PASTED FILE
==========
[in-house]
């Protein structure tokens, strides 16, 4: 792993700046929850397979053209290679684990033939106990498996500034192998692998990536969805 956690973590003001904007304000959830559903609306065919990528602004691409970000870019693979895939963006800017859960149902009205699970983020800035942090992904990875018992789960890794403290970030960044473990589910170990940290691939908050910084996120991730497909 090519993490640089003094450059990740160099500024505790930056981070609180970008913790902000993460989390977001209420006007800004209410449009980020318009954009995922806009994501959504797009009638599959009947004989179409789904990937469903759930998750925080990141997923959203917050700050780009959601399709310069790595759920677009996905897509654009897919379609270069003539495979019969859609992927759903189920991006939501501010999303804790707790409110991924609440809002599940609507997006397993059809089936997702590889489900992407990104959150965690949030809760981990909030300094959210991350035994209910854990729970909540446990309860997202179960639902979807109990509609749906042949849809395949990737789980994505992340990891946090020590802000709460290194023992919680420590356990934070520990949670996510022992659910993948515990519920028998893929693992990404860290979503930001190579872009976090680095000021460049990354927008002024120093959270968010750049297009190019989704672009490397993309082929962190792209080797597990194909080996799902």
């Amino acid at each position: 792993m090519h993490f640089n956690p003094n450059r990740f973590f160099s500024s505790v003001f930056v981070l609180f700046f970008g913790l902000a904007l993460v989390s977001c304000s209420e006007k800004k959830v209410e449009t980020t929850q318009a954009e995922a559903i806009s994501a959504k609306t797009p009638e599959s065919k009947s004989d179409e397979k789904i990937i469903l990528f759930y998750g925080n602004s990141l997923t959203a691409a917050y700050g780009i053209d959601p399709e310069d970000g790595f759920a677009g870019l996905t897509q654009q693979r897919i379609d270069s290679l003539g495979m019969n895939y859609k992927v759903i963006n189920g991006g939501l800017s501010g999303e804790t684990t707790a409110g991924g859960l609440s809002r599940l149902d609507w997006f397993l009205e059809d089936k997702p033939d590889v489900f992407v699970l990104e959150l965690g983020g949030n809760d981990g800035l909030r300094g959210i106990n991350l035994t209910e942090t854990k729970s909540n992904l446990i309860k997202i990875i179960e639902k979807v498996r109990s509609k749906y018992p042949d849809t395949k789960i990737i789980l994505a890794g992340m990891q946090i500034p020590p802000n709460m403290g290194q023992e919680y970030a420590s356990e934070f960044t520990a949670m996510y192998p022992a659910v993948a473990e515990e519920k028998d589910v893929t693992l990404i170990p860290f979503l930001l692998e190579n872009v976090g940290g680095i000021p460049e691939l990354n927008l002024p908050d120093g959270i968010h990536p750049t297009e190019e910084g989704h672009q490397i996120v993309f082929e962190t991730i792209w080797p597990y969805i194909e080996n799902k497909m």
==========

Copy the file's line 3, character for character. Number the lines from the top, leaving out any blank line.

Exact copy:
């Amino acid at each position: 792993m090519h993490f640089n956690p003094n450059r990740f973590f160099s500024s505790v003001f930056v981070l609180f700046f970008g913790l902000a904007l993460v989390s977001c304000s209420e006007k800004k959830v209410e449009t980020t929850q318009a954009e995922a559903i806009s994501a959504k609306t797009p009638e599959s065919k009947s004989d179409e397979k789904i990937i469903l990528f759930y998750g925080n602004s990141l997923t959203a691409a917050y700050g780009i053209d959601p399709e310069d970000g790595f759920a677009g870019l996905t897509q654009q693979r897919i379609d270069s290679l003539g495979m019969n895939y859609k992927v759903i963006n189920g991006g939501l800017s501010g999303e804790t684990t707790a409110g991924g859960l609440s809002r599940l149902d609507w997006f397993l009205e059809d089936k997702p033939d590889v489900f992407v699970l990104e959150l965690g983020g949030n809760d981990g800035l909030r300094g959210i106990n991350l035994t209910e942090t854990k729970s909540n992904l446990i309860k997202i990875i179960e639902k979807v498996r109990s509609k749906y018992p042949d849809t395949k789960i990737i789980l994505a890794g992340m990891q946090i500034p020590p802000n709460m403290g290194q023992e919680y970030a420590s356990e934070f960044t520990a949670m996510y192998p022992a659910v993948a473990e515990e519920k028998d589910v893929t693992l990404i170990p860290f979503l930001l692998e190579n872009v976090g940290g680095i000021p460049e691939l990354n927008l002024p908050d120093g959270i968010h990536p750049t297009e190019e910084g989704h672009q490397i996120v993309f082929e962190t991730i792209w080797p597990y969805i194909e080996n799902k497909m």